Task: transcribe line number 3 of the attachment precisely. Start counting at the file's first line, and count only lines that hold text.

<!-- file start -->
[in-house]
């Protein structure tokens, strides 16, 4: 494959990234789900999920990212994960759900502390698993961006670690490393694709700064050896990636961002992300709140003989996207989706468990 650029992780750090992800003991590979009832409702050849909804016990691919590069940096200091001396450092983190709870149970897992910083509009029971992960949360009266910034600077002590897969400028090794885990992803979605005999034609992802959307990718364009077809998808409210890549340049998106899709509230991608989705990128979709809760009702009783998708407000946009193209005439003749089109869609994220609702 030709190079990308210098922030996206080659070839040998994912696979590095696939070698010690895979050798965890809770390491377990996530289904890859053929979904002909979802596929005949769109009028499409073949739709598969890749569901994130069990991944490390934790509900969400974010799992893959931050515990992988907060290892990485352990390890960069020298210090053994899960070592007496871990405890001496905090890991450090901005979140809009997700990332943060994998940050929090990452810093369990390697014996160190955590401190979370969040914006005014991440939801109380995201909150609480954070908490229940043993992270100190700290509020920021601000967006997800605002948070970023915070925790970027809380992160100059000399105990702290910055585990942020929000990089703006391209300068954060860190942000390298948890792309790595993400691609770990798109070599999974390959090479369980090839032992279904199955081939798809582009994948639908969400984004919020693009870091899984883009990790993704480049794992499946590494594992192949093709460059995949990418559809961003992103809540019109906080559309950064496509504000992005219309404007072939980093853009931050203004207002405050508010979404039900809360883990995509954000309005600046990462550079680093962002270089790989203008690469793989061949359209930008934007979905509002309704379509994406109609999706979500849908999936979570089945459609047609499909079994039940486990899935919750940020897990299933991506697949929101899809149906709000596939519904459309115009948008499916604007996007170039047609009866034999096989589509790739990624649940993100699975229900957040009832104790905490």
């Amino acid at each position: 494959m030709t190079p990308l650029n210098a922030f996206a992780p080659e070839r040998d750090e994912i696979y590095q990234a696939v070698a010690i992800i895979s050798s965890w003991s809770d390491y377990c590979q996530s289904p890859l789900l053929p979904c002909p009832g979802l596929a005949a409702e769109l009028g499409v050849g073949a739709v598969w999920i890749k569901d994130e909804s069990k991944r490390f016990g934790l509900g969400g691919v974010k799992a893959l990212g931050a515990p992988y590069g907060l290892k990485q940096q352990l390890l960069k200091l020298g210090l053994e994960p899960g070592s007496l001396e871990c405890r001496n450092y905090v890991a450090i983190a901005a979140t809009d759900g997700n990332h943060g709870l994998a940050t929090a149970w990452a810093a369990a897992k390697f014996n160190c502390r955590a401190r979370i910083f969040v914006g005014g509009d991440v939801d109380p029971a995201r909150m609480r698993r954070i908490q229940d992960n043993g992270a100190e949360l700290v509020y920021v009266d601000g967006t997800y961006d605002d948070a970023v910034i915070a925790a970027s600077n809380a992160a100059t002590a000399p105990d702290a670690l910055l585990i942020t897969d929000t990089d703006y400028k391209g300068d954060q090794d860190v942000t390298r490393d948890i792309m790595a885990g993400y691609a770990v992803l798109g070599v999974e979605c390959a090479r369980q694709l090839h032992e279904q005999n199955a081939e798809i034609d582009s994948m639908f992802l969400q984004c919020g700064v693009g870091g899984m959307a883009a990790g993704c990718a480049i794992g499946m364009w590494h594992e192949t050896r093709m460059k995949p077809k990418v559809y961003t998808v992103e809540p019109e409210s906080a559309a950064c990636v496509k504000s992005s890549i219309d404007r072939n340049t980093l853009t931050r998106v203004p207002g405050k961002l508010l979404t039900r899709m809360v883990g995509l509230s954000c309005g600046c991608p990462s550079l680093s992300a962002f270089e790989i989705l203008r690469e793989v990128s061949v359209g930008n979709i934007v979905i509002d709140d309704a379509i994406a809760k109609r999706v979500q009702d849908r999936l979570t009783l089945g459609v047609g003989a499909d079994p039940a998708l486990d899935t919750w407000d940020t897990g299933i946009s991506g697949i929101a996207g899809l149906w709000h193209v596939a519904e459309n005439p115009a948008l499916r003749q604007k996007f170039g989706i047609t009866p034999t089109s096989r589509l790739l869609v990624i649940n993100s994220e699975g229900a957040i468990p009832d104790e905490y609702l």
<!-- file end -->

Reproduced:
């Amino acid at each position: 494959m030709t190079p990308l650029n210098a922030f996206a992780p080659e070839r040998d750090e994912i696979y590095q990234a696939v070698a010690i992800i895979s050798s965890w003991s809770d390491y377990c590979q996530s289904p890859l789900l053929p979904c002909p009832g979802l596929a005949a409702e769109l009028g499409v050849g073949a739709v598969w999920i890749k569901d994130e909804s069990k991944r490390f016990g934790l509900g969400g691919v974010k799992a893959l990212g931050a515990p992988y590069g907060l290892k990485q940096q352990l390890l960069k200091l020298g210090l053994e994960p899960g070592s007496l001396e871990c405890r001496n450092y905090v890991a450090i983190a901005a979140t809009d759900g997700n990332h943060g709870l994998a940050t929090a149970w990452a810093a369990a897992k390697f014996n160190c502390r955590a401190r979370i910083f969040v914006g005014g509009d991440v939801d109380p029971a995201r909150m609480r698993r954070i908490q229940d992960n043993g992270a100190e949360l700290v509020y920021v009266d601000g967006t997800y961006d605002d948070a970023v910034i915070a925790a970027s600077n809380a992160a100059t002590a000399p105990d702290a670690l910055l585990i942020t897969d929000t990089d703006y400028k391209g300068d954060q090794d860190v942000t390298r490393d948890i792309m790595a885990g993400y691609a770990v992803l798109g070599v999974e979605c390959a090479r369980q694709l090839h032992e279904q005999n199955a081939e798809i034609d582009s994948m639908f992802l969400q984004c919020g700064v693009g870091g899984m959307a883009a990790g993704c990718a480049i794992g499946m364009w590494h594992e192949t050896r093709m460059k995949p077809k990418v559809y961003t998808v992103e809540p019109e409210s906080a559309a950064c990636v496509k504000s992005s890549i219309d404007r072939n340049t980093l853009t931050r998106v203004p207002g405050k961002l508010l979404t039900r899709m809360v883990g995509l509230s954000c309005g600046c991608p990462s550079l680093s992300a962002f270089e790989i989705l203008r690469e793989v990128s061949v359209g930008n979709i934007v979905i509002d709140d309704a379509i994406a809760k109609r999706v979500q009702d849908r999936l979570t009783l089945g459609v047609g003989a499909d079994p039940a998708l486990d899935t919750w407000d940020t897990g299933i946009s991506g697949i929101a996207g899809l149906w709000h193209v596939a519904e459309n005439p115009a948008l499916r003749q604007k996007f170039g989706i047609t009866p034999t089109s096989r589509l790739l869609v990624i649940n993100s994220e699975g229900a957040i468990p009832d104790e905490y609702l």